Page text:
The angels repeat Jesus’s words: The Son of Man would suffer many things. He would be rejected and killed. And, on the third day, he would be raised to life. “Then they remembered his words,” Luke writes, meaning Joanna and the other women who were with Jesus when he spoke to them the first time. Jesus’s prediction of his death appears earlier in Luke’s Gospel, when he was “praying in private and his disciples were with him.” Joanna is with Jesus when he preaches to large crowds, she is with him when he prays with close friends, and she is with him to the very end.

It’s possible Jesus also counted on Joanna to help lead the early church. One scholar has argued that Joanna is the same person as Junia, who Paul describes as “outstanding among the apostles” in his letter to the Romans.

Joanna is honored as a saint in a number of Christian traditions.

Collect for Joanna the Myrrhbearer
Almighty God, who revealed the resurrection of your Son to Joanna, Mary and Salome as they faithfully came bearing myrrh to his tomb: Grant that we too may perceive the presence of the risen Lord in the midst of pain and fear, and go forth proclaiming his resurrection; who lives and reigns with you and the Holy Spirit, one God, now and for ever. Amen.

— Emily McFarlan Miller


Monica: Benozzo Gozzoli, Public domain, via Wikimedia Commons

Joanna the Myrrhbearer: school of tsar’s izographs, c. 1700. Public domain



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120 comments on “Monica v. Joanna the Myrrhbearer”

  1. To the tomb with her sisters she came;
    To anoint Him was their only aim.
    But what they witnessed there
    (Stone rolled back and tomb bare)
    Helps explain why we worship His name.

    1. John Cabot, your limericks are inspired and inspiring. Have you ever thought of putting all your Lent Madness limericks into a book that the rest of us could enjoy year 'round? (Tim, Scott, are you reading this?)

      1. Why those limericks could serve as "Reflections on Lent Madness". Hmmmm, now that is quite an interesting book title. Published by Forward Movement!

  2. I love the glimpses we have of women ministering in the New Testament. My vote today goes to Joanna in thanksgiving for faithful women who are so often overlooked.

      1. Your write-up is outstanding. It’s so delightful to see this “hidden” figure, often overshadowed by Magdalene, shine. She is emblematic if so many women who have been ignored by history! Thank you for bringing her to life!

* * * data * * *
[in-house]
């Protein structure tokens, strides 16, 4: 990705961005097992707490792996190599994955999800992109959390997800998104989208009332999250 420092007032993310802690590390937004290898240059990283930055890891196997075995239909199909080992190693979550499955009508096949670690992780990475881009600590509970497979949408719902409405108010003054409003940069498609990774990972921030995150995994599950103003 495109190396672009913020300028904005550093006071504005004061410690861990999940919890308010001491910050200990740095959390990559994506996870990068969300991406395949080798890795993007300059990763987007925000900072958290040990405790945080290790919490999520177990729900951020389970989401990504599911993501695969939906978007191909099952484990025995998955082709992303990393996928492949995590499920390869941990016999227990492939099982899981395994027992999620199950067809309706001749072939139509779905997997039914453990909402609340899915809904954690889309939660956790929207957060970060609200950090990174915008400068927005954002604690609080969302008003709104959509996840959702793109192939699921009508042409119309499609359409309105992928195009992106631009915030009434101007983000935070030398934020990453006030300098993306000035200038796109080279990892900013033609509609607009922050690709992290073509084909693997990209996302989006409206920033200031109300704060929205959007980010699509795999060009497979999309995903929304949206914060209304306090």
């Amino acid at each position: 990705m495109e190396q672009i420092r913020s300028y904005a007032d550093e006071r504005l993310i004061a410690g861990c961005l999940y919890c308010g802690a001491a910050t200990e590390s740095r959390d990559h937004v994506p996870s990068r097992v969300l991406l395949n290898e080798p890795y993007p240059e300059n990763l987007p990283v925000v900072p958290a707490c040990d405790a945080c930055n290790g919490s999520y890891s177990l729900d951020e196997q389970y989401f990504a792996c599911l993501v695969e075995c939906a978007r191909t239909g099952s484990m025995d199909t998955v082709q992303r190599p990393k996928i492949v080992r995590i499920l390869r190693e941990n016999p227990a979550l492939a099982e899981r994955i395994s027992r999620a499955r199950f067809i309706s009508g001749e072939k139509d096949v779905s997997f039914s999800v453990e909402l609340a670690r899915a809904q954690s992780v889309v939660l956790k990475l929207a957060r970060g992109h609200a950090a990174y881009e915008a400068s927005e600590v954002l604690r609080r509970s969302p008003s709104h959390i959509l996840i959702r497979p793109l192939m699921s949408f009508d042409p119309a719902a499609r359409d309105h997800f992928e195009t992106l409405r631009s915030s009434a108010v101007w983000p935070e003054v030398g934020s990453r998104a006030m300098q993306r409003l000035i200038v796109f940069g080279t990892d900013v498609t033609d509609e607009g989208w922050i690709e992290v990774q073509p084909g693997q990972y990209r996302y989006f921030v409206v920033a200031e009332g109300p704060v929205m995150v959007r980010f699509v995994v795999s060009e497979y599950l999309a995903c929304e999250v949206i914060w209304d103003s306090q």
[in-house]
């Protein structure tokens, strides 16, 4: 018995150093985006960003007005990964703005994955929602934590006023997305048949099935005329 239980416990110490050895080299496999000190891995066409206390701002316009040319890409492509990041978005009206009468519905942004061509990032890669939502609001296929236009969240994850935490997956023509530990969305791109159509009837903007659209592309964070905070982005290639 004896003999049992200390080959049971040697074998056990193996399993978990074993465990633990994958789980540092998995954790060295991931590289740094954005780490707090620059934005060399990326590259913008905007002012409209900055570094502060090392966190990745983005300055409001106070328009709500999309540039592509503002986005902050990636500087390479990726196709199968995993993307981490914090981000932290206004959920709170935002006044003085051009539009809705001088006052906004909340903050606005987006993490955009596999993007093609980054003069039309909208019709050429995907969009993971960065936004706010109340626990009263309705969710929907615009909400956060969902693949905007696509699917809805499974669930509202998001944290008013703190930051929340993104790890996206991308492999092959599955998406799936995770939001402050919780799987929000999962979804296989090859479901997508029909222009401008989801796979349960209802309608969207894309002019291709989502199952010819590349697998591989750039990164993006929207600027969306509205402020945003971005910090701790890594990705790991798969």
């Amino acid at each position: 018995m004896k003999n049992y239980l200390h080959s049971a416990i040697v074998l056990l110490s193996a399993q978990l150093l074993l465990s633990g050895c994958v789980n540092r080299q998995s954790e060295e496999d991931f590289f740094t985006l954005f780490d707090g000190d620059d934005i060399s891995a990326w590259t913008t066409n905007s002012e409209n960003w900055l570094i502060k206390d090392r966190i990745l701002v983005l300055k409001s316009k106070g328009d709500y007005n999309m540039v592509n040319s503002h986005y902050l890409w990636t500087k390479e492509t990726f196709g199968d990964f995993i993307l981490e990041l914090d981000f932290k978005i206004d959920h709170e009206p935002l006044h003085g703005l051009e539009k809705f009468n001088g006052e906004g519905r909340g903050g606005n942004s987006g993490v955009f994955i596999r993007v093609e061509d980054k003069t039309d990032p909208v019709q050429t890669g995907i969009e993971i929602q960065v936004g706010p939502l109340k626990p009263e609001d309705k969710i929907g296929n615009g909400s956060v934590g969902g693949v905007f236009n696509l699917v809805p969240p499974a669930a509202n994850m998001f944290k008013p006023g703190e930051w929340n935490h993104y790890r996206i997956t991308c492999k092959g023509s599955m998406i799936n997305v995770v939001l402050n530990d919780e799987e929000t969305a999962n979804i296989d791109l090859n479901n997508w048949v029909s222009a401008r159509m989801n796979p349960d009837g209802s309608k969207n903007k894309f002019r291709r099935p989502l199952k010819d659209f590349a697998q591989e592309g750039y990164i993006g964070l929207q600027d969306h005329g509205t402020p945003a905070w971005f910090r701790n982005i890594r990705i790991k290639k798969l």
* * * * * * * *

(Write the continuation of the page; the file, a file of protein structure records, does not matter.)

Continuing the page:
1. Yes, perhaps they are overlooked; however, I think they had good self esteem. I tend to think they were humble. They knew what they were doing and just went to it! Humility one of my favorite human traits!

  3. I've never talked about Joanna and her faith in a sermon - 40 years. I hope I get to do so soon. What a woman!

  4. This was a very difficult choice for me. I finally went with Monica because she reminds me of my own mother's belief in her erring children's ability to straighten out their lives and callings. Hard to choose the mother of St. Augustine over a friend of Jesus, but I remembered that Blessed are those who have not seen and yet believe.

  5. Mothers of difficult children always get my support. So, my vote today is for Monica. I'm looking forward to a "Monica vs. Augustine match-up"

  6. Monica today because she was a normal, faithful mom. Too often I think (well, I feel) that the ordinary faithful among us think we need to do something extraordinary for our lives to matter.

    1. I thought that, too, and of the millions of un-canonized moms thru the ages who are definitely saints. (Hopefully we all have at least a few saintly days.) But ultimately I had to go with Joanna for all the reasons others have given so well here. And of course we’ve simply GOT to hear about Joanna’s husband and John the Baptist in a playoff round!

  7. Well, I would have probably voted for Monica, because having Augustine as a son requires the patience of a saint, but I'm going not Jerusalem after Easter so I have a focused interest on closeness to these sacred moments of our Lord this year.

  8. Joanna deserves to move forward as her consistent presence & support of Jesus helps move his ministry forward. Obviously a believer, and strengthened by God to overcome the challenges of following a controversial activist know as Jesus.

    1. Berbers, being northern African do not necessarily have to be Black - The physical characteristics of a Berber that distinguish them from other ethnic groups are their build and skin color. They have slight builds and their skin tone can be anywhere from white to near-white to dark brown. The Berbers have intermingled with many other ethnic groups, most commonly the Arabs. › PILAfrica › webs › ethnic..